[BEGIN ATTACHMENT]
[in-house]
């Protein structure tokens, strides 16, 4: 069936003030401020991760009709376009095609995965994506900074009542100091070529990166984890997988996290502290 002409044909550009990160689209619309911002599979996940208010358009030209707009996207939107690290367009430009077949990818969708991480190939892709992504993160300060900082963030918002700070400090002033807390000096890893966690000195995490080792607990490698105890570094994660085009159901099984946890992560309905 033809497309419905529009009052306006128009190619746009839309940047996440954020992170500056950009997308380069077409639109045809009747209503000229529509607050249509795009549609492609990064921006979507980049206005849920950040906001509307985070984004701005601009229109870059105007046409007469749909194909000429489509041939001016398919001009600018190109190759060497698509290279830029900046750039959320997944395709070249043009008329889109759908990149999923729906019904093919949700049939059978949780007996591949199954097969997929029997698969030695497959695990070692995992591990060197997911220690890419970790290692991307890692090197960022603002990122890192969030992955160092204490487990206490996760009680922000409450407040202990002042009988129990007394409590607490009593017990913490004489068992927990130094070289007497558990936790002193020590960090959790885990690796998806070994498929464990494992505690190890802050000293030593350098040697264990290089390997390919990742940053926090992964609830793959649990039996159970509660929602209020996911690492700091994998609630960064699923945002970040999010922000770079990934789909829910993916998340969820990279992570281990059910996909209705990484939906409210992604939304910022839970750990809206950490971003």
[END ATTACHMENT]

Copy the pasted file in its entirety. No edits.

[in-house]
């Protein structure tokens, strides 16, 4: 069936003030401020991760009709376009095609995965994506900074009542100091070529990166984890997988996290502290 002409044909550009990160689209619309911002599979996940208010358009030209707009996207939107690290367009430009077949990818969708991480190939892709992504993160300060900082963030918002700070400090002033807390000096890893966690000195995490080792607990490698105890570094994660085009159901099984946890992560309905 033809497309419905529009009052306006128009190619746009839309940047996440954020992170500056950009997308380069077409639109045809009747209503000229529509607050249509795009549609492609990064921006979507980049206005849920950040906001509307985070984004701005601009229109870059105007046409007469749909194909000429489509041939001016398919001009600018190109190759060497698509290279830029900046750039959320997944395709070249043009008329889109759908990149999923729906019904093919949700049939059978949780007996591949199954097969997929029997698969030695497959695990070692995992591990060197997911220690890419970790290692991307890692090197960022603002990122890192969030992955160092204490487990206490996760009680922000409450407040202990002042009988129990007394409590607490009593017990913490004489068992927990130094070289007497558990936790002193020590960090959790885990690796998806070994498929464990494992505690190890802050000293030593350098040697264990290089390997390919990742940053926090992964609830793959649990039996159970509660929602209020996911690492700091994998609630960064699923945002970040999010922000770079990934789909829910993916998340969820990279992570281990059910996909209705990484939906409210992604939304910022839970750990809206950490971003």